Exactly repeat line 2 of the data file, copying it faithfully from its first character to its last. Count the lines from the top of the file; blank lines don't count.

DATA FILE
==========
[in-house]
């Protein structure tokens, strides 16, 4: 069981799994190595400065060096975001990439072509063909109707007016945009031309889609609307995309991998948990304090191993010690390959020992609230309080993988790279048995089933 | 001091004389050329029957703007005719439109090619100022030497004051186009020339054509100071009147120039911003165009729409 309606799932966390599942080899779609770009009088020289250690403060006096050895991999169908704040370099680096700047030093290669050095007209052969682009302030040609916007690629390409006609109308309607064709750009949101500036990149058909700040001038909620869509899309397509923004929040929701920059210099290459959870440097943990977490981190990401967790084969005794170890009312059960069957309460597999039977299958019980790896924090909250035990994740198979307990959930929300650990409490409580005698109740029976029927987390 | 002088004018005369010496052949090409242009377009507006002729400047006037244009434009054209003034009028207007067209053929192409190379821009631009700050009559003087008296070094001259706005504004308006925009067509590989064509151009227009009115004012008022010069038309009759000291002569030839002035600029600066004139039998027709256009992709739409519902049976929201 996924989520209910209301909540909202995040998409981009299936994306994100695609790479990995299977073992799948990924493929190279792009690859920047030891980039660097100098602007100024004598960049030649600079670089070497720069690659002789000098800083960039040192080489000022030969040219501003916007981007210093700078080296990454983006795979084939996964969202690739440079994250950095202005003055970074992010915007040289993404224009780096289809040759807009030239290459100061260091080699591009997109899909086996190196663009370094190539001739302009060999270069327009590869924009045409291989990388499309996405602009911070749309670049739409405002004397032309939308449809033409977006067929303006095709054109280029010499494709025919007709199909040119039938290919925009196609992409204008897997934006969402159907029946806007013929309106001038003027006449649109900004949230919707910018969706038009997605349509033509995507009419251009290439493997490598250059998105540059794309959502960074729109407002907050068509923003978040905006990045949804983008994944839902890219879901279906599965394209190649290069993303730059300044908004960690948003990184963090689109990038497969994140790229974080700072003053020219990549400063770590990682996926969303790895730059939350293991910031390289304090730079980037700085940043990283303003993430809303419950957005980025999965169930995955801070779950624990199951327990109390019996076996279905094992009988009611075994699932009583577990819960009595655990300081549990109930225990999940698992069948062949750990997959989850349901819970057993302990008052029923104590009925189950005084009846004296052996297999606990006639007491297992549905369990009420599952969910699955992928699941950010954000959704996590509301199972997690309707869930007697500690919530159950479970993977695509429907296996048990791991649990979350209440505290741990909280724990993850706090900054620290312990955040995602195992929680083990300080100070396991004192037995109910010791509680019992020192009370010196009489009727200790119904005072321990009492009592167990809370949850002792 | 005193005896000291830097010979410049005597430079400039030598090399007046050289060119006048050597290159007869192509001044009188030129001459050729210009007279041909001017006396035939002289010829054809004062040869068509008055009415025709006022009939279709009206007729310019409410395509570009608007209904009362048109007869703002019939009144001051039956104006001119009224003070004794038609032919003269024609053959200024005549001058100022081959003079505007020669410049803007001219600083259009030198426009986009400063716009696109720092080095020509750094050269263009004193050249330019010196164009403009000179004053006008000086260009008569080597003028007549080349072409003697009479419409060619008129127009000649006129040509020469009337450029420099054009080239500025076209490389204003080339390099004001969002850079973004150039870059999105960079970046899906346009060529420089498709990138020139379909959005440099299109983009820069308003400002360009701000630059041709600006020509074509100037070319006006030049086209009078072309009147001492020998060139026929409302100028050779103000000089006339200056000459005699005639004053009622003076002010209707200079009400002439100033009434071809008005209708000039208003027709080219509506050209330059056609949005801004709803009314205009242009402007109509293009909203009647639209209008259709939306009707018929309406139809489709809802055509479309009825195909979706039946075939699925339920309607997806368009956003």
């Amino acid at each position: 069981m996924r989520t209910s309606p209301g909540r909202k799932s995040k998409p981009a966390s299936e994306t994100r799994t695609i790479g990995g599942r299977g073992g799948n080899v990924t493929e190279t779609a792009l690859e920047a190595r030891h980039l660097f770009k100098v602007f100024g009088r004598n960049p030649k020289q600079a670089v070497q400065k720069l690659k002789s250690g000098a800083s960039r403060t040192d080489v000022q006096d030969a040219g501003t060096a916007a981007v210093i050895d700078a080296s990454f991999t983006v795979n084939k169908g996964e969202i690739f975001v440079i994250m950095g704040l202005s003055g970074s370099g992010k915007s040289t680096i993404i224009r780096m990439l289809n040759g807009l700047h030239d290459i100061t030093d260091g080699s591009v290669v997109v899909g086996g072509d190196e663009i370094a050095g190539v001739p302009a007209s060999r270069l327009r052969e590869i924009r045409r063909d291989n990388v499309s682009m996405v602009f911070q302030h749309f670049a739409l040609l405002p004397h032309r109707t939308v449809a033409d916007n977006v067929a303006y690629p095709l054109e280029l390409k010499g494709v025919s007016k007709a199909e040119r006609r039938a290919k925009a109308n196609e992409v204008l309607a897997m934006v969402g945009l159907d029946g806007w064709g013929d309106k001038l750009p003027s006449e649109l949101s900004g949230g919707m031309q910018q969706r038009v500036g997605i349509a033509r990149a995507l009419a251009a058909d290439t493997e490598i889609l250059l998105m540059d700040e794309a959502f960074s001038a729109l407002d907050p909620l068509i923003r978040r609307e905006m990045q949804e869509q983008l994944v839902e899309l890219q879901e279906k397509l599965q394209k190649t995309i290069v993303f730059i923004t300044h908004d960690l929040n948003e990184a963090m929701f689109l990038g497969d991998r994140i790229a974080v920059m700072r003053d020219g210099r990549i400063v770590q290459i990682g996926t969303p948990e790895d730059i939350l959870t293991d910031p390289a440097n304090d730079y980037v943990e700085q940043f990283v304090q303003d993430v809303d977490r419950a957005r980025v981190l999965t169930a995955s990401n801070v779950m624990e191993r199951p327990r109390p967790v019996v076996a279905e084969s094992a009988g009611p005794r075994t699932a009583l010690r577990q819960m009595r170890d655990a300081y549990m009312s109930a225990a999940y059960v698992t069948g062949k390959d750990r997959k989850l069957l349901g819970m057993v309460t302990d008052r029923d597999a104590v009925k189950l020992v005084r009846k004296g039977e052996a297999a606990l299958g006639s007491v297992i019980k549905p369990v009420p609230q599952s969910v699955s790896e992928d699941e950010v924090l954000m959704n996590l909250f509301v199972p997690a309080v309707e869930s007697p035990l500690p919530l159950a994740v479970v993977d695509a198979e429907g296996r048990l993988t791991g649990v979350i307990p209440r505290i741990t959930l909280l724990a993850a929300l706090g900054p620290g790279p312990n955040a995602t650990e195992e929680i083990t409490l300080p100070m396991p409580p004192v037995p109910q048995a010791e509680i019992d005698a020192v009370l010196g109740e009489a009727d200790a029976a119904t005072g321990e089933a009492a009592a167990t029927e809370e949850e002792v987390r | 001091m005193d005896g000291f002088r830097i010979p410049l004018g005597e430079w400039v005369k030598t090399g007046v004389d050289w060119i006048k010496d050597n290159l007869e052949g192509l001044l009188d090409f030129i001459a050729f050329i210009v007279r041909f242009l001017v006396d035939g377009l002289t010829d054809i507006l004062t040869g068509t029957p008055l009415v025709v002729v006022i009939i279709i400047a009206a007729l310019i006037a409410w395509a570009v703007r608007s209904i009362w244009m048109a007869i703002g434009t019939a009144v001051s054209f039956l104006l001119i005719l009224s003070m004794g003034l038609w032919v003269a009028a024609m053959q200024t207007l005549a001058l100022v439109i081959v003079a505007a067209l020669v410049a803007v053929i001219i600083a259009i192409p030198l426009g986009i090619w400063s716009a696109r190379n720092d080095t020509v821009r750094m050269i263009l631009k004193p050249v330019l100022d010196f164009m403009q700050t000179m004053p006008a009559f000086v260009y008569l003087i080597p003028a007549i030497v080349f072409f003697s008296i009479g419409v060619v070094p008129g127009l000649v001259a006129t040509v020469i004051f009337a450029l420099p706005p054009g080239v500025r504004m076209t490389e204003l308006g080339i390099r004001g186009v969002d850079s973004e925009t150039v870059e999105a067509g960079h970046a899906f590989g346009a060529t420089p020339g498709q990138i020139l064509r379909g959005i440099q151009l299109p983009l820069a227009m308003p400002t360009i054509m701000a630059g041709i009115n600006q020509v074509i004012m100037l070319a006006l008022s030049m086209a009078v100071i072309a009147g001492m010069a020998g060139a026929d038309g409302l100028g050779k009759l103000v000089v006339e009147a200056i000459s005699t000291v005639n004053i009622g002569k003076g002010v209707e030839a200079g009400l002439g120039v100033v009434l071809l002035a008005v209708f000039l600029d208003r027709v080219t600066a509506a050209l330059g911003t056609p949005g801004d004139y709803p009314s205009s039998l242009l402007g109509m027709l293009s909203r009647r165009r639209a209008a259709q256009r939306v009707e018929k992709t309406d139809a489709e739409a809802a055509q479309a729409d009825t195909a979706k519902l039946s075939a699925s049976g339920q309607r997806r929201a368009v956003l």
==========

């Protein structure tokens, strides 16, 4: 069981799994190595400065060096975001990439072509063909109707007016945009031309889609609307995309991998948990304090191993010690390959020992609230309080993988790279048995089933 | 001091004389050329029957703007005719439109090619100022030497004051186009020339054509100071009147120039911003165009729409 309606799932966390599942080899779609770009009088020289250690403060006096050895991999169908704040370099680096700047030093290669050095007209052969682009302030040609916007690629390409006609109308309607064709750009949101500036990149058909700040001038909620869509899309397509923004929040929701920059210099290459959870440097943990977490981190990401967790084969005794170890009312059960069957309460597999039977299958019980790896924090909250035990994740198979307990959930929300650990409490409580005698109740029976029927987390 | 002088004018005369010496052949090409242009377009507006002729400047006037244009434009054209003034009028207007067209053929192409190379821009631009700050009559003087008296070094001259706005504004308006925009067509590989064509151009227009009115004012008022010069038309009759000291002569030839002035600029600066004139039998027709256009992709739409519902049976929201 996924989520209910209301909540909202995040998409981009299936994306994100695609790479990995299977073992799948990924493929190279792009690859920047030891980039660097100098602007100024004598960049030649600079670089070497720069690659002789000098800083960039040192080489000022030969040219501003916007981007210093700078080296990454983006795979084939996964969202690739440079994250950095202005003055970074992010915007040289993404224009780096289809040759807009030239290459100061260091080699591009997109899909086996190196663009370094190539001739302009060999270069327009590869924009045409291989990388499309996405602009911070749309670049739409405002004397032309939308449809033409977006067929303006095709054109280029010499494709025919007709199909040119039938290919925009196609992409204008897997934006969402159907029946806007013929309106001038003027006449649109900004949230919707910018969706038009997605349509033509995507009419251009290439493997490598250059998105540059794309959502960074729109407002907050068509923003978040905006990045949804983008994944839902890219879901279906599965394209190649290069993303730059300044908004960690948003990184963090689109990038497969994140790229974080700072003053020219990549400063770590990682996926969303790895730059939350293991910031390289304090730079980037700085940043990283303003993430809303419950957005980025999965169930995955801070779950624990199951327990109390019996076996279905094992009988009611075994699932009583577990819960009595655990300081549990109930225990999940698992069948062949750990997959989850349901819970057993302990008052029923104590009925189950005084009846004296052996297999606990006639007491297992549905369990009420599952969910699955992928699941950010954000959704996590509301199972997690309707869930007697500690919530159950479970993977695509429907296996048990791991649990979350209440505290741990909280724990993850706090900054620290312990955040995602195992929680083990300080100070396991004192037995109910010791509680019992020192009370010196009489009727200790119904005072321990009492009592167990809370949850002792 | 005193005896000291830097010979410049005597430079400039030598090399007046050289060119006048050597290159007869192509001044009188030129001459050729210009007279041909001017006396035939002289010829054809004062040869068509008055009415025709006022009939279709009206007729310019409410395509570009608007209904009362048109007869703002019939009144001051039956104006001119009224003070004794038609032919003269024609053959200024005549001058100022081959003079505007020669410049803007001219600083259009030198426009986009400063716009696109720092080095020509750094050269263009004193050249330019010196164009403009000179004053006008000086260009008569080597003028007549080349072409003697009479419409060619008129127009000649006129040509020469009337450029420099054009080239500025076209490389204003080339390099004001969002850079973004150039870059999105960079970046899906346009060529420089498709990138020139379909959005440099299109983009820069308003400002360009701000630059041709600006020509074509100037070319006006030049086209009078072309009147001492020998060139026929409302100028050779103000000089006339200056000459005699005639004053009622003076002010209707200079009400002439100033009434071809008005209708000039208003027709080219509506050209330059056609949005801004709803009314205009242009402007109509293009909203009647639209209008259709939306009707018929309406139809489709809802055509479309009825195909979706039946075939699925339920309607997806368009956003």